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Senate hears latest on FEMA funds for Tautua Hall

TOFL says no non-profit 501C3 certificate seems to be the hiccup
fili@samoanews.com
Tautua Hall after the September 2009 Tsunami disaster that caused the death of 34 people island-wide, with six people in the village of Pago Pago. [SN archive photo — Sept. 2009]

Sen. Tuiasina S. Esera has called on the Territorial Office of Fiscal Reform (TOFR) to do all possible to help Pago Pago Village Council secure federal disaster funds to repair the former Tautua Hall, damaged by the September 2009 tsunami.
 
The call was made Tuesday during a Senate committee hearing chaired by Tuiasina, following a request from Sen. Mauga T. Asuega for the Senate to find out from TOFR the status of tsunami repairs and renovations in Maoputasi County.
 
For Pago Pago alone, Mauga said, there are several matters that still need to be addressed, such the shoreline and stream area. He also reminded his colleagues that six people died in his village during the disaster.
 
TOFR, whose executive director Alfonso ‘Pete’ Galeai appeared at the hearing with his deputy, Salu Tuigamala, is charged with overseeing FEMA funded projects.
 
Asked about the status of projects in the Bay Area — from Fagaalu to Aua villages, which are also part of Maoputasi county — the TOFR officials said they have just completed a “status report” for submission to FEMA and a copy will be provided immediately to the Senate.
 
Tuigamala informed senators that the notice to testify before the committee only stated that she was to speak about the Pago Pago Community Center, previously known as the Tautua Hall, which is overseen by the Pago Pago Village Council.
 
She explained that following a meeting between representatives of FEMA and TOFR and the village council, FEMA had agreed to go ahead with funds to renovate the center.
 
She said there were two choices under which the project could be funded: either the Office of Samoan Affairs or TOFR — both of which are government entities — or as a non-profit organization.
 
The village council chose TOFR and this “was fine” and so the worksheet was written up but later the village council decided to go on their own as a non-profit organization to apply for public assistance funds and this was also fine with FEMA, Tuigamala explained.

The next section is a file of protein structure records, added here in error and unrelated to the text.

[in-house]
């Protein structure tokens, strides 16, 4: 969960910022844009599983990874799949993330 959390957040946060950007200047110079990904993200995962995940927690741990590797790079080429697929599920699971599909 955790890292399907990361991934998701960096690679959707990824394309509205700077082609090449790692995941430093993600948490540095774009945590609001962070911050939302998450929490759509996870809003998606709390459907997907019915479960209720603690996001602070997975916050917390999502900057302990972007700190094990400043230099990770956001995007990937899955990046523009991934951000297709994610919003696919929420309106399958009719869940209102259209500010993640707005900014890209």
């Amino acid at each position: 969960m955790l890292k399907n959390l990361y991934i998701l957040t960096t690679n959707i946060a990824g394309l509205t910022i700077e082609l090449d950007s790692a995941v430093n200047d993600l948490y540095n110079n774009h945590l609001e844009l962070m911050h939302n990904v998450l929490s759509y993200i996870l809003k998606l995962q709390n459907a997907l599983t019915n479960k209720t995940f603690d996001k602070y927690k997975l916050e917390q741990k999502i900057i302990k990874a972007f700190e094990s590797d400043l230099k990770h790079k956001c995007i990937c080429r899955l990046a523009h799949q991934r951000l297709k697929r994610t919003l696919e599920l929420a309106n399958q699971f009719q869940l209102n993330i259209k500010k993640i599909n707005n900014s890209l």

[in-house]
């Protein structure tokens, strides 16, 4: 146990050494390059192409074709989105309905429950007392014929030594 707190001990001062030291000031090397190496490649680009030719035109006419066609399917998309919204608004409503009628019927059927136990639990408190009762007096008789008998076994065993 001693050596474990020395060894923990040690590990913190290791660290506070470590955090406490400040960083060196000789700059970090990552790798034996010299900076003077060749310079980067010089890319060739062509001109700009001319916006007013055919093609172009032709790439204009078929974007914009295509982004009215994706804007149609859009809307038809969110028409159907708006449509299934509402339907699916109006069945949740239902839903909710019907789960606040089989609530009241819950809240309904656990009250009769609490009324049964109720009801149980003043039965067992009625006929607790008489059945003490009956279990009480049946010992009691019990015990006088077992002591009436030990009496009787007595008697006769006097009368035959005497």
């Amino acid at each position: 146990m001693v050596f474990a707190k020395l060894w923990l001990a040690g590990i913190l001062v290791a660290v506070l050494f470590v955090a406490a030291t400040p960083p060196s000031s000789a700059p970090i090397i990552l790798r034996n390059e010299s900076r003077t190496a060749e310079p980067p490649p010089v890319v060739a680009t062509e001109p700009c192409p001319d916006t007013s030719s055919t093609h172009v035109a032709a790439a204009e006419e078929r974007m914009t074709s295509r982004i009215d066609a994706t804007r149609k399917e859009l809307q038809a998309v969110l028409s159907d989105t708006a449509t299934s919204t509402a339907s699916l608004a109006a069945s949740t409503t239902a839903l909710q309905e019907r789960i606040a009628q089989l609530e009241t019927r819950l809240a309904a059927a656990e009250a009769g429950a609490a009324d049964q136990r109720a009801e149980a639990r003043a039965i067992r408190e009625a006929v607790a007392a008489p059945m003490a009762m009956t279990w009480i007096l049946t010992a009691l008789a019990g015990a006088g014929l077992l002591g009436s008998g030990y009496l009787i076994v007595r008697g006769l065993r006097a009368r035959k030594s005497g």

However, FEMA later determined the village council was not eligible due to “insufficient information” needed to write up the project worksheet, she said adding that the missing document was the non-profit 501C certificate for non profit organizations from the feds.
 
The TOFR deputy said the only document received by FEMA stating that the village council was a non-profit group was a letter at the time from the Attorney General, but FEMA responded the “letter was not sufficient” and needed the 501C certificate.
 
Because the time required for submission of the certificate was not met, FEMA funds were not available to the village council, Tuigamala said and pointed out that she is not sure as to what has transpired since that time, because the matter was between the village council, FEMA and ASG’s Government Authorized Representative (GAR) at the time.
 
Mauga responded that he wanted to meet with Tuigamala to further discuss this issue.
 
Senator Tuiasina called on TOFR to provide any assistance available to help the village council secure federal funds to rebuild Tautua Hall, which is an important center for the village, as it had been widely used prior to the tsunami.
 
Galeai responded that if “we do have the 501 certification for the village council, we can go back to FEMA” with the certificate and seek reconsideration from FEMA. He stated that TOFR won’t give up on this or other FEMA funded projects.
 
Responding to committee questions, Tuigamala explained that total project worksheets written up on public assistance from FEMA for the tsunami is over $100 million, with FEMA paying 90% while local matching funds are 10%.
 
“The way it works, we pay first and we get reimbursed for the 90% from FEMA” later, she explained. “Most of the public assistance funded projects are completed, except for the large projects.”
 
The rebuilding of the Satala power plant — destroyed by the tsunami — is over $50 million and “carries the bulk of the funding that has been awarded and obligated by FEMA, but this project hasn’t started yet,” she said.
 
Once the “status report” from TOFR is received and reviewed, the Senate plans to call another hearing in the future to get more details on any specific projects that may require additional information.
 
The last time the Senate held a hearing on tsunami projects was two years ago.



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